Organizers of the British Open paid tribute to Arnold Palmer on Monday for his "immeasurable" contribution to golf's oldest major, a tournament that he won twice in the early 1960s and helped bring to international prominence.
Martin Slumbers, chief executive of the Royal & Ancient, called Palmer "a true gentleman, one of the greatest ever to play the game and a truly iconic figure in sport."
Palmer, who died Sunday in Pittsburgh at the age of 87, won seven majors, including the British Open in 1961 and '62. He last played the Open in 1995, 35 years after his first appearance.
"His contribution to The Open Championship was, and remains, immeasurable," Slumbers said in a statement. "He will be missed and forever remembered by all at The R&A and throughout the world of golf as a charismatic and global champion of our game."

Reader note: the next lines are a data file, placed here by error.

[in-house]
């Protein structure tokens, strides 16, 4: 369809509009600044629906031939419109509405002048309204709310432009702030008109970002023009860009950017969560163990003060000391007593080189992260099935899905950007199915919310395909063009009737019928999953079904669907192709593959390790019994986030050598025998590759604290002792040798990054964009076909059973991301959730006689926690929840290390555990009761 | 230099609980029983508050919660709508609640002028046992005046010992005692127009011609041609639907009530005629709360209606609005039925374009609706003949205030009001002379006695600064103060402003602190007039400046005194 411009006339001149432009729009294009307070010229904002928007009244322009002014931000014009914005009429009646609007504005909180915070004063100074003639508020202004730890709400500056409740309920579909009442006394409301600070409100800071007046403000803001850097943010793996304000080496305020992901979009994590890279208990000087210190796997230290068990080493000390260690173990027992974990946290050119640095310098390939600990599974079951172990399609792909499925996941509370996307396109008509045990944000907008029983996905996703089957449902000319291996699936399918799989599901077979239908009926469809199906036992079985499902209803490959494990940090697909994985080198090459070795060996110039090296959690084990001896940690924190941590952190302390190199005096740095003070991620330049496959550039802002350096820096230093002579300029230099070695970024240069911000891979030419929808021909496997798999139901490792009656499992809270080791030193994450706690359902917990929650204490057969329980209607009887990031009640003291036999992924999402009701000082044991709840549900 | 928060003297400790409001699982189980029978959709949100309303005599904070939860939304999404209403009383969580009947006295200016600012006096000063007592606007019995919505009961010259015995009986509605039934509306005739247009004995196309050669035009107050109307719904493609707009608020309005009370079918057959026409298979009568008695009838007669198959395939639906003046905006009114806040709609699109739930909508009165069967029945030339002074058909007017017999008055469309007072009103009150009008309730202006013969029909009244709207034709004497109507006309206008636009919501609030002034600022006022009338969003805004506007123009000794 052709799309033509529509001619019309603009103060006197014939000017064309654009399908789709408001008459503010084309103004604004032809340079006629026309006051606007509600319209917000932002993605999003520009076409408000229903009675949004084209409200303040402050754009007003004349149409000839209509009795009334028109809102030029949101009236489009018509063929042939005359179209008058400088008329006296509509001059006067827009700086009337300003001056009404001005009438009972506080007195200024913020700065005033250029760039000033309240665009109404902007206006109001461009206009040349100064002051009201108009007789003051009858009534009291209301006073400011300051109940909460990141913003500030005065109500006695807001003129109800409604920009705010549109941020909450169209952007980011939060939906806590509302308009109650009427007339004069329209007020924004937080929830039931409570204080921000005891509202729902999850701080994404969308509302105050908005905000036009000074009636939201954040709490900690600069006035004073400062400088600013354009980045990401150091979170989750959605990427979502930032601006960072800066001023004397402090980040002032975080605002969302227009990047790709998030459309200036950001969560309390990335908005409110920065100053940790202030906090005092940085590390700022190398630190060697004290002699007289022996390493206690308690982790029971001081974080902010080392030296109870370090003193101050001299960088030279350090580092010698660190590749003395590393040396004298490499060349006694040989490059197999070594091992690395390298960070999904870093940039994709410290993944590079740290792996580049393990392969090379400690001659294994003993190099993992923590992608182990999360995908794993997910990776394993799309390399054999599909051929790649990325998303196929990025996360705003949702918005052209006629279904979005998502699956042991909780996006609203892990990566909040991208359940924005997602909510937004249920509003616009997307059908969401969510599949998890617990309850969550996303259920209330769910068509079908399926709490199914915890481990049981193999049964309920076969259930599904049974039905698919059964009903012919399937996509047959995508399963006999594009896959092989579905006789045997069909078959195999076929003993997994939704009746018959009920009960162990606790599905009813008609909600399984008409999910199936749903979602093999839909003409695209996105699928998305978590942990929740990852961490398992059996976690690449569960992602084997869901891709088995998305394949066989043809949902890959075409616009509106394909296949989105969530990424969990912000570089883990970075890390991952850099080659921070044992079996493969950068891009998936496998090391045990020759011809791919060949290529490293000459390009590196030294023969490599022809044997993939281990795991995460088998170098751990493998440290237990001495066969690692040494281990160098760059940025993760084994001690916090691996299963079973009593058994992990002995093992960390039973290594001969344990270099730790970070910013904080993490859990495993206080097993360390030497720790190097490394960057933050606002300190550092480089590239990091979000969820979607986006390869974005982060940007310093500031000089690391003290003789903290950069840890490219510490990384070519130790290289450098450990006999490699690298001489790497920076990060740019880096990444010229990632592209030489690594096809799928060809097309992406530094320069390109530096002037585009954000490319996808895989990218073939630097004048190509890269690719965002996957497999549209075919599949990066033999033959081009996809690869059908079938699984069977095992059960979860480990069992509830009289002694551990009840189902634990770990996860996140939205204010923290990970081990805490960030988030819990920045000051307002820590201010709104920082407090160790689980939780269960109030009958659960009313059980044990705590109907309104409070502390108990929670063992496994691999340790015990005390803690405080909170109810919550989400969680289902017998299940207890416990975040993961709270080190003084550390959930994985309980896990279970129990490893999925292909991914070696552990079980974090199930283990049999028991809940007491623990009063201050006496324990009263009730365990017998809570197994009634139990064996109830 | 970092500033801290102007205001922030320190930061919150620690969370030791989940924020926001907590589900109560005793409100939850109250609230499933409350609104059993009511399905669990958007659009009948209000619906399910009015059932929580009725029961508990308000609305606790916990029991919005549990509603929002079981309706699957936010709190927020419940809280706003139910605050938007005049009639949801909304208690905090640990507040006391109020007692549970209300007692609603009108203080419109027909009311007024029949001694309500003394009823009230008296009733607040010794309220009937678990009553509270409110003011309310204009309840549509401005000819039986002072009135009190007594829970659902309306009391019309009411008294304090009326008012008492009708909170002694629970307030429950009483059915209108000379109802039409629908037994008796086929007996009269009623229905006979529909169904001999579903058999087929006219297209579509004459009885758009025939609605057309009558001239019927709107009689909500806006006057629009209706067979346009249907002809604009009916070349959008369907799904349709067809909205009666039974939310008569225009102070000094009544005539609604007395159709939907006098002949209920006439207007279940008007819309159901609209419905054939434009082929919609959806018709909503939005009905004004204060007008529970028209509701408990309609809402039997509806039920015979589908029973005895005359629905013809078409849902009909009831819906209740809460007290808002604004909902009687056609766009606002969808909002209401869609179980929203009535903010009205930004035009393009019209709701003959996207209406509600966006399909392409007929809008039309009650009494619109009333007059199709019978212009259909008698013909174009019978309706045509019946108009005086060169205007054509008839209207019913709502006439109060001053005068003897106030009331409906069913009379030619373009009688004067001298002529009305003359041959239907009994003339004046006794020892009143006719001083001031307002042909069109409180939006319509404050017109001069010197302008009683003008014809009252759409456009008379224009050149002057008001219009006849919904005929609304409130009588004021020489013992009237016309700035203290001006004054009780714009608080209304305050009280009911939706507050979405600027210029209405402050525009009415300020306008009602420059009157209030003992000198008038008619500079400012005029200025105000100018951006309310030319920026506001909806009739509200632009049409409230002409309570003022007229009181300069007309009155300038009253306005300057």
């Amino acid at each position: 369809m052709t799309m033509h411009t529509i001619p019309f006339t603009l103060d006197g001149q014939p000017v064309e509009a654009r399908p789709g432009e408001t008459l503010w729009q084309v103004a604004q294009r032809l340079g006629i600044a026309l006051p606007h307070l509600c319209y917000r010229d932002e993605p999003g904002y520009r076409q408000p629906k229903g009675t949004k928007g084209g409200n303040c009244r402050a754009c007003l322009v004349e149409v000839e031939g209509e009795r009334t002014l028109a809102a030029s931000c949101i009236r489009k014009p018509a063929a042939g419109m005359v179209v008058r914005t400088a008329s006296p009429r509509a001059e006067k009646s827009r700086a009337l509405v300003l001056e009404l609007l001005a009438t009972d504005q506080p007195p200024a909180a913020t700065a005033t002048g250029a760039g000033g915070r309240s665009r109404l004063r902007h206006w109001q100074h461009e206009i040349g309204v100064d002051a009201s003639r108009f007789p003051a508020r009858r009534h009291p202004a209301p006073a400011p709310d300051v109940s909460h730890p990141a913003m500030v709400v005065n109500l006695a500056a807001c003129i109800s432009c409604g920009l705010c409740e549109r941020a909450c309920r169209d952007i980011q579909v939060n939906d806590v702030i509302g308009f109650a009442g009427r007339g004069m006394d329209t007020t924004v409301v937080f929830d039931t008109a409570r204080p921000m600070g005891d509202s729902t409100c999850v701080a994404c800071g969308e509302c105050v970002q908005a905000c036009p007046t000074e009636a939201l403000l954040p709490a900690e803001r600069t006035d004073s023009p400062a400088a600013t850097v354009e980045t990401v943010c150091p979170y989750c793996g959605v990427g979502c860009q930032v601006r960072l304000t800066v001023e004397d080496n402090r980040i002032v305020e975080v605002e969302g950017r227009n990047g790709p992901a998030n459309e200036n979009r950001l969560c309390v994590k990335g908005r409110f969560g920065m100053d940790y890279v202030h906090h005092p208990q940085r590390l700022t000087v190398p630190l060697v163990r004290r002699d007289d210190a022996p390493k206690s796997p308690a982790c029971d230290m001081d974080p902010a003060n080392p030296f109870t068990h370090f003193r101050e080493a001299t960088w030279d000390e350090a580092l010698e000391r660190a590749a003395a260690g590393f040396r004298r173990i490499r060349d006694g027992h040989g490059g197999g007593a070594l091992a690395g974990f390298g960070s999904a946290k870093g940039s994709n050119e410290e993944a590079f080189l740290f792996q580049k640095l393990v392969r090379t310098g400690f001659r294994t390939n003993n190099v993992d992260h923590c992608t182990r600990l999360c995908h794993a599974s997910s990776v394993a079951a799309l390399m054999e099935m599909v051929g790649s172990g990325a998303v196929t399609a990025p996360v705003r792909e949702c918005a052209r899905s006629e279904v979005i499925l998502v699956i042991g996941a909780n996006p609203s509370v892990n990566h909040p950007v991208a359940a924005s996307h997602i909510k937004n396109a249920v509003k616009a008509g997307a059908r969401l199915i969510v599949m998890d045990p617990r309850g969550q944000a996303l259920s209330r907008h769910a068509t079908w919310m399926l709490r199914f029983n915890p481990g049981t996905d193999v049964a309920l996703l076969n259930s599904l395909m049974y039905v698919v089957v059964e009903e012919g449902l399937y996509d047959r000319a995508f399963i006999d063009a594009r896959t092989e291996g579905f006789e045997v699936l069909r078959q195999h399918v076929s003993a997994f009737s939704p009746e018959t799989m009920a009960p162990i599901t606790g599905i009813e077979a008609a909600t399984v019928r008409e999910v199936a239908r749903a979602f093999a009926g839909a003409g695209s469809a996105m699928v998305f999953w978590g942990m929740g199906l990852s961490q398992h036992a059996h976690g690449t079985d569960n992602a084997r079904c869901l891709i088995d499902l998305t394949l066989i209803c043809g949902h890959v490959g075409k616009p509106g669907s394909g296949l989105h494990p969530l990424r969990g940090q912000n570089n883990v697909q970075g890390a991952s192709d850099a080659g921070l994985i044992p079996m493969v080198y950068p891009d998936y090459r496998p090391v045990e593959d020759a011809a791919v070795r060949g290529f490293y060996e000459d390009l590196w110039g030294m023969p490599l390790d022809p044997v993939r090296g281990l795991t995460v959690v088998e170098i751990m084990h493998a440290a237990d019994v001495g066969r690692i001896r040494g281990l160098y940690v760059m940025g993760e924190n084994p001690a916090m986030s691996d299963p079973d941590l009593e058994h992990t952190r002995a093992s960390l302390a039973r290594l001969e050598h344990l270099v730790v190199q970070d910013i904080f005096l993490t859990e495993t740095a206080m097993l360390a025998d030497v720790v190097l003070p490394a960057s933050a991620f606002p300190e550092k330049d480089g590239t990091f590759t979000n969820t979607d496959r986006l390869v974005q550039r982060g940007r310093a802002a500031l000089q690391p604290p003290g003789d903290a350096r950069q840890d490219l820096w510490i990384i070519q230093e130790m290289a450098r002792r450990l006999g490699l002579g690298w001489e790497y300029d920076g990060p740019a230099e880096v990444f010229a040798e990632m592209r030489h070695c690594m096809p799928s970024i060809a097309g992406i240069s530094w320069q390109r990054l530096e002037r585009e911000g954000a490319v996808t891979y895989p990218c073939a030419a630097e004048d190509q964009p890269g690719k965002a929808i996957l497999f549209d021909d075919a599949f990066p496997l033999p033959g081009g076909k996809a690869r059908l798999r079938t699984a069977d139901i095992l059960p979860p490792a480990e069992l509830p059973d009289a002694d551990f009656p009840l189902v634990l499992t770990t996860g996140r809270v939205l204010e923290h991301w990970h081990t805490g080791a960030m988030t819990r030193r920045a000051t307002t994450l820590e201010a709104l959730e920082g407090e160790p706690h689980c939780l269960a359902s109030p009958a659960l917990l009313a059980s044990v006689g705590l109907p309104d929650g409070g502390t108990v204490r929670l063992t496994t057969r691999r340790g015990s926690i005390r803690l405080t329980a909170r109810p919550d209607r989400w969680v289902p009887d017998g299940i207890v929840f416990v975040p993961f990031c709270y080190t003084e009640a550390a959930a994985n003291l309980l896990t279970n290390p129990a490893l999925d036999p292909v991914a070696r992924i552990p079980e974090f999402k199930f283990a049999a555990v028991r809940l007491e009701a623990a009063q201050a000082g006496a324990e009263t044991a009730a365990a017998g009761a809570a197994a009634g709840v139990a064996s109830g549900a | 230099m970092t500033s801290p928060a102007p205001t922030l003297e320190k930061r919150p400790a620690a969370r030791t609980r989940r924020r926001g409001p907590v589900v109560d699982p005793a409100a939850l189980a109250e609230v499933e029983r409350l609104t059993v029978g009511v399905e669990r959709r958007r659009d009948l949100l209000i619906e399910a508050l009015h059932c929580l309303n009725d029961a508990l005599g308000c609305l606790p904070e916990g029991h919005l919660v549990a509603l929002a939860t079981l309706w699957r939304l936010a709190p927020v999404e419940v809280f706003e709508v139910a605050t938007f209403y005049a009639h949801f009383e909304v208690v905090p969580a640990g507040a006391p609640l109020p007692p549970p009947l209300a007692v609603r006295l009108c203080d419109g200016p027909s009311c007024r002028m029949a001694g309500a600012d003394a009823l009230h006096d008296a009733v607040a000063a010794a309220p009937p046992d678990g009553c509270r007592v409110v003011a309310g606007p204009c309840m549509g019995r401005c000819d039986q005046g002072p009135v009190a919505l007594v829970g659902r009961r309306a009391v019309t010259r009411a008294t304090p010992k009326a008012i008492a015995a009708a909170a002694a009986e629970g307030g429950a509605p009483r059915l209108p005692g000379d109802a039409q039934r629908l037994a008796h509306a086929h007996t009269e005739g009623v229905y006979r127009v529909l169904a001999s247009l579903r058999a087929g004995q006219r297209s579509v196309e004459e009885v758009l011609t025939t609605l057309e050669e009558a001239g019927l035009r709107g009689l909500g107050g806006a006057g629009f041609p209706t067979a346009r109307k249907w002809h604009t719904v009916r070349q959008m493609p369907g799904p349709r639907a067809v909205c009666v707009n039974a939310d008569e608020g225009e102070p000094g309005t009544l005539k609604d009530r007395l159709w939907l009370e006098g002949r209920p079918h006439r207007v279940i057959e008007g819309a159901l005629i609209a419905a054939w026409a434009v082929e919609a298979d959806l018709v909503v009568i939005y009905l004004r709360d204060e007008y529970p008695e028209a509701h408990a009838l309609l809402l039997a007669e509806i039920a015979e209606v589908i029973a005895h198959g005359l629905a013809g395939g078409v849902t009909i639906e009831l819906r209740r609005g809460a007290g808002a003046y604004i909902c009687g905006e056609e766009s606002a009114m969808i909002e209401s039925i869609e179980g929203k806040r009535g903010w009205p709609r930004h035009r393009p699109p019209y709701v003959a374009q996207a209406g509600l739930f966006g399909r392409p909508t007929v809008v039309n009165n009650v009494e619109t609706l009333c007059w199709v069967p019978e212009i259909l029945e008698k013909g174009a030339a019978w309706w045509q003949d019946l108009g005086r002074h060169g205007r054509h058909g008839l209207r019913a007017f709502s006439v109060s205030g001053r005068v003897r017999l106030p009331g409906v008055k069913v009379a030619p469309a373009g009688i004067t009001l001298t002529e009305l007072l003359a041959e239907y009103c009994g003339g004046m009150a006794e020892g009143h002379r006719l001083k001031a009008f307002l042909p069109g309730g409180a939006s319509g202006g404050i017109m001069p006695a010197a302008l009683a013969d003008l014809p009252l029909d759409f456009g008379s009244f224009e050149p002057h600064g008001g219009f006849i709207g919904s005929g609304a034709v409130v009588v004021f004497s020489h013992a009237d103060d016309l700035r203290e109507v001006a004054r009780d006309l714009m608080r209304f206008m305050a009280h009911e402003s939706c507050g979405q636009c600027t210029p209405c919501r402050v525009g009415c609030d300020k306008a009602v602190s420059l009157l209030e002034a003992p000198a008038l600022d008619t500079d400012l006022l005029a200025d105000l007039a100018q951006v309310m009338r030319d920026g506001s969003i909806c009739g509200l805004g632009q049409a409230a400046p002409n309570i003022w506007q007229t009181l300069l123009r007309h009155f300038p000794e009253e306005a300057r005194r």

Palmer first played the British Open in 1960, finishing runner-up in what he later called one of the biggest disappointments of his career. But his appearance invigorated the British Open, which Americans had been ignoring for years.
"Without question Arnold's participation in The Open Championship in the early 1960s was the catalyst to truly internationalize golf," European Tour chief executive Keith Pelley said. "The fact he was loved and recognized by everyone across the globe, whether they be fans of golf or not, is testament to his charismatic legacy that will live on."
Palmer was made an honorary member of The European Tour in 1995.
"In this week of the playing of the 41st Ryder Cup in particular, we remember fondly his time as a six-time Ryder Cup player and two-time captain," Pelley said. "Our thoughts and prayers are with his family at this sad time."